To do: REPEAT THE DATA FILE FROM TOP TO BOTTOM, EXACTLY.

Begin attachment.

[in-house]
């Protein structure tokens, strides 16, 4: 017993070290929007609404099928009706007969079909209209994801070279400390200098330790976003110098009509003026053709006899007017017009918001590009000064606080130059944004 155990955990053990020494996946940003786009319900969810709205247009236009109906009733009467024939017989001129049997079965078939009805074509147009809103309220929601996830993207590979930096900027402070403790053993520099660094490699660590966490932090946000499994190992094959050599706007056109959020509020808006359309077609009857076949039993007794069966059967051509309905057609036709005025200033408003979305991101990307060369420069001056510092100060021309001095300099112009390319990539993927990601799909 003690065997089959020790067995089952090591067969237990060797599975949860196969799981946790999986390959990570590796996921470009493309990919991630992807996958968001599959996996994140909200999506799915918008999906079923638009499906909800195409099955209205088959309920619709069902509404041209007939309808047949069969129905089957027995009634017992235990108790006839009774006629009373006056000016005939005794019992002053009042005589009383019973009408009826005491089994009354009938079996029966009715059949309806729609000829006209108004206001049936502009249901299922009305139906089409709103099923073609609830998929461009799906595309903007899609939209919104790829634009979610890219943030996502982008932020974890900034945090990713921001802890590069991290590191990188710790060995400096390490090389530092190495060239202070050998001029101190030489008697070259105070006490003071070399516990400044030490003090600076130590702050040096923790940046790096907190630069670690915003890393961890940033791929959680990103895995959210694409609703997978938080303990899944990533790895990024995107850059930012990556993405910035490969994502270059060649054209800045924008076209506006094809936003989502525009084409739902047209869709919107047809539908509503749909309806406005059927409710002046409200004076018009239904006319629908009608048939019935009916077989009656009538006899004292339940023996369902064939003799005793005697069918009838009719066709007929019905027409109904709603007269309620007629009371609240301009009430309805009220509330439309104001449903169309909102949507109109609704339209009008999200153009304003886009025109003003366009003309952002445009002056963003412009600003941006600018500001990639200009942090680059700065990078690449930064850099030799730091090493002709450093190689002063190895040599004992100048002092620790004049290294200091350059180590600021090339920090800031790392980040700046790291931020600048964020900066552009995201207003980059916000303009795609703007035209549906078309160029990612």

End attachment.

[in-house]
């Protein structure tokens, strides 16, 4: 017993070290929007609404099928009706007969079909209209994801070279400390200098330790976003110098009509003026053709006899007017017009918001590009000064606080130059944004 155990955990053990020494996946940003786009319900969810709205247009236009109906009733009467024939017989001129049997079965078939009805074509147009809103309220929601996830993207590979930096900027402070403790053993520099660094490699660590966490932090946000499994190992094959050599706007056109959020509020808006359309077609009857076949039993007794069966059967051509309905057609036709005025200033408003979305991101990307060369420069001056510092100060021309001095300099112009390319990539993927990601799909 003690065997089959020790067995089952090591067969237990060797599975949860196969799981946790999986390959990570590796996921470009493309990919991630992807996958968001599959996996994140909200999506799915918008999906079923638009499906909800195409099955209205088959309920619709069902509404041209007939309808047949069969129905089957027995009634017992235990108790006839009774006629009373006056000016005939005794019992002053009042005589009383019973009408009826005491089994009354009938079996029966009715059949309806729609000829006209108004206001049936502009249901299922009305139906089409709103099923073609609830998929461009799906595309903007899609939209919104790829634009979610890219943030996502982008932020974890900034945090990713921001802890590069991290590191990188710790060995400096390490090389530092190495060239202070050998001029101190030489008697070259105070006490003071070399516990400044030490003090600076130590702050040096923790940046790096907190630069670690915003890393961890940033791929959680990103895995959210694409609703997978938080303990899944990533790895990024995107850059930012990556993405910035490969994502270059060649054209800045924008076209506006094809936003989502525009084409739902047209869709919107047809539908509503749909309806406005059927409710002046409200004076018009239904006319629908009608048939019935009916077989009656009538006899004292339940023996369902064939003799005793005697069918009838009719066709007929019905027409109904709603007269309620007629009371609240301009009430309805009220509330439309104001449903169309909102949507109109609704339209009008999200153009304003886009025109003003366009003309952002445009002056963003412009600003941006600018500001990639200009942090680059700065990078690449930064850099030799730091090493002709450093190689002063190895040599004992100048002092620790004049290294200091350059180590600021090339920090800031790392980040700046790291931020600048964020900066552009995201207003980059916000303009795609703007035209549906078309160029990612």